• Increased reach: Expanding sales across multiple channels allows businesses to reach a broader audience of potential customers.
  • Diversified revenue streams: Leveraging multiple sales channels reduces dependency on any single platform or marketplace, spreading out risk and ensuring consistent revenue.
  • Enhanced brand visibility: Presence on various channels increases brand exposure and recognition, reinforcing brand presence in the minds of consumers.
  • Improved customer convenience: Multiple sales channels allow customers to shop where they prefer, increasing convenience and accessibility.
  • Better customer insights: Businesses that manage multiple channels can gather data from various sources, which provides valuable insights into customer behavior and preferences.

When is the right time to expand into a new sales channel?

Entering a new sales channel takes planning and a strategic approach. First, you’ll want to look at the type of channel: Are you entering an online marketplace? Are you looking at working with a new retail partner? Are you planning to sell wholesale? Each channel requires a different strategy and considerations. Before expansion, consider:

  • Audience demographics: Consider whether the target audience for the new sales channel aligns with your brand and product offerings.
  • Competition analysis: Evaluate the competitive landscape on the new channel to understand market saturation, pricing dynamics and competitor strategies.
  • Integration capabilities: Assess the feasibility of integrating the new sales channel with existing systems, such as inventory management, order fulfillment and customer support.
  • Channel-specific requirements: Research any specific requirements or guidelines imposed by the new sales channel, such as listing fees, advertising options or content policies.
  • Resource allocation: Determine the resources required to launch and maintain operations on the new sales channel, including staffing, technology investments and marketing expenses.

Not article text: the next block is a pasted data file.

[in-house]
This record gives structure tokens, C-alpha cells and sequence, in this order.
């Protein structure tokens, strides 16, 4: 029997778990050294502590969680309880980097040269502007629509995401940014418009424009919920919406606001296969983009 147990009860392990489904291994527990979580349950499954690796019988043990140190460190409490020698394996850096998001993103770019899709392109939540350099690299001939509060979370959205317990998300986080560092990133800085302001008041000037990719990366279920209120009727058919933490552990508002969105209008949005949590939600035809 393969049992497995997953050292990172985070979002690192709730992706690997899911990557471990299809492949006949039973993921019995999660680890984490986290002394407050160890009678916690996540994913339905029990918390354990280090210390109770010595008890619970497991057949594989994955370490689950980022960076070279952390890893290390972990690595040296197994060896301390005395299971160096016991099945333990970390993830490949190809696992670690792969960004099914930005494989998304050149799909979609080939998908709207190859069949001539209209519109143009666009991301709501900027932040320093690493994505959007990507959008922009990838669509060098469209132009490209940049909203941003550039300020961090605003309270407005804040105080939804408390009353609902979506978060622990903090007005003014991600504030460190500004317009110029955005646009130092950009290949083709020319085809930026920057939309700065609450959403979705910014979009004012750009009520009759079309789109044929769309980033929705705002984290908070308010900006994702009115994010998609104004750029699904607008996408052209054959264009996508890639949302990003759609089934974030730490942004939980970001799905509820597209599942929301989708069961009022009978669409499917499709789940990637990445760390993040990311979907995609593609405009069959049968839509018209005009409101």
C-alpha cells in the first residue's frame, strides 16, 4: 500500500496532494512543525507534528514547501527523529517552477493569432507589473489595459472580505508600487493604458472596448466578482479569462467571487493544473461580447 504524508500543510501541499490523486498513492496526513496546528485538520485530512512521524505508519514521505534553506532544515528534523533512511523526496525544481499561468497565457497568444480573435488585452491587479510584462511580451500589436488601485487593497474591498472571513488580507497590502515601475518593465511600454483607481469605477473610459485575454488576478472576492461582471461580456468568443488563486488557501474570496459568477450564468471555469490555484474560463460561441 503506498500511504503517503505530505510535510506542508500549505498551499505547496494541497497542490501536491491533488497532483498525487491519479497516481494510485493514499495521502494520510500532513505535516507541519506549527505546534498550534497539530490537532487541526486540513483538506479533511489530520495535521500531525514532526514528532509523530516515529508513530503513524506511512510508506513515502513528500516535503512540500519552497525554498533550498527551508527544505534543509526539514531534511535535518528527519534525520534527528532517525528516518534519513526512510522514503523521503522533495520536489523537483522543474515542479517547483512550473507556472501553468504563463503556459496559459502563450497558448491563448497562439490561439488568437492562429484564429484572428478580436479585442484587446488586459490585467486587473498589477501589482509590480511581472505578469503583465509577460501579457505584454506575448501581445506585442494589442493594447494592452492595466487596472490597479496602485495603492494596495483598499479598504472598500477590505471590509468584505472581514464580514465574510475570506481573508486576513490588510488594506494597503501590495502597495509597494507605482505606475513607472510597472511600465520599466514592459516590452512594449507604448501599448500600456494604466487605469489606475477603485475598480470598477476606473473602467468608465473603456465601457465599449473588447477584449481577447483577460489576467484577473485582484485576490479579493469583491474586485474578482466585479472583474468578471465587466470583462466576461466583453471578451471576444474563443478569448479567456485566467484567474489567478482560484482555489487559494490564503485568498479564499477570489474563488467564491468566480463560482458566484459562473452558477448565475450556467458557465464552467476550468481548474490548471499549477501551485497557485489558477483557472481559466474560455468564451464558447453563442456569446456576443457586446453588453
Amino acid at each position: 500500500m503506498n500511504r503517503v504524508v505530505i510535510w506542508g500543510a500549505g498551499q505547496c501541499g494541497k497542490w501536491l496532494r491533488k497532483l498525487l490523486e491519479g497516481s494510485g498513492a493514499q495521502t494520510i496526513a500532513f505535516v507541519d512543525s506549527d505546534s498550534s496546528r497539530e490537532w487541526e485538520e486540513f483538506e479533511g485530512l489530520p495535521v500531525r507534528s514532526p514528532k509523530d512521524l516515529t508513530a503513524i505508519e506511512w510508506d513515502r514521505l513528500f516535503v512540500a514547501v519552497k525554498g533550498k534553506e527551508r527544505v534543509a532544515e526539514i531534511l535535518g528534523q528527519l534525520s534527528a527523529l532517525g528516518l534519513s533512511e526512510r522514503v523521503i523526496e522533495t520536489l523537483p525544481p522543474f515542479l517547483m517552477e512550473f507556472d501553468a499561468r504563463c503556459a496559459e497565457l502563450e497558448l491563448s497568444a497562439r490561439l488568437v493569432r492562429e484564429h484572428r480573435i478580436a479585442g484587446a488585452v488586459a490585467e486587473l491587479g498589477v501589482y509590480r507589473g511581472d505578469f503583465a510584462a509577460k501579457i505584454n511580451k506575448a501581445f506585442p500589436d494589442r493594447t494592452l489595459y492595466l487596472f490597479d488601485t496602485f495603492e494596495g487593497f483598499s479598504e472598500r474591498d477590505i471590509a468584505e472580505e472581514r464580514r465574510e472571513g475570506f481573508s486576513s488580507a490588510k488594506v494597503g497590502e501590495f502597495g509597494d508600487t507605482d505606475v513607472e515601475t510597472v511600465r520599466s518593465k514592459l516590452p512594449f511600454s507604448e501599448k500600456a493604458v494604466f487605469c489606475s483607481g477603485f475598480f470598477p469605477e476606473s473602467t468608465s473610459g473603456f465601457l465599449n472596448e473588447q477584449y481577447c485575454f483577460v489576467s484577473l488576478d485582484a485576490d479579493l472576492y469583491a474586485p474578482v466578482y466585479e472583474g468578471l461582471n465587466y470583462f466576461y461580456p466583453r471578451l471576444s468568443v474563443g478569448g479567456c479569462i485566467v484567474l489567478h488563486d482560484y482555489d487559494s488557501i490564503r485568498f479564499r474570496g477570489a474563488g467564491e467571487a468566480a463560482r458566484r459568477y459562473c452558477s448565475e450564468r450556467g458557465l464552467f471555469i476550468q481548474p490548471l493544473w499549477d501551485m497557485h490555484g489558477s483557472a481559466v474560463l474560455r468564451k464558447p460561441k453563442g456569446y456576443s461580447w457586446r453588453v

• Fulfillment needs: If your growth requires additional inventory and increased storage and/or warehouse locations, set your timeline to support a more successful launch. You’ll want to determine if and where the space is available, if your current fulfillment logistics provider can help you scale and if the costs are prohibitive or not. Additionally, the type of product will change your considerations – for example, apparel fulfillment, beauty fulfillment and footwear fulfillment will vary quite a bit from healthcare fulfillment.

What sales channels should you have?

You should have the sales channels that fit your product lines and brand. Beyond that, it’s a matter of timing. Common ecommerce sales channels include:

Online store (DTC)

An online store operating direct-to-consumer (DTC) sells products directly to customers through its own digital platform, bypassing traditional retail intermediaries. Customers browse the store's website, select products and make purchases online. Transactions are processed through the store's ecommerce platform. The store handles order fulfillment, shipping and customer service internally, maintaining direct control over the entire sales process.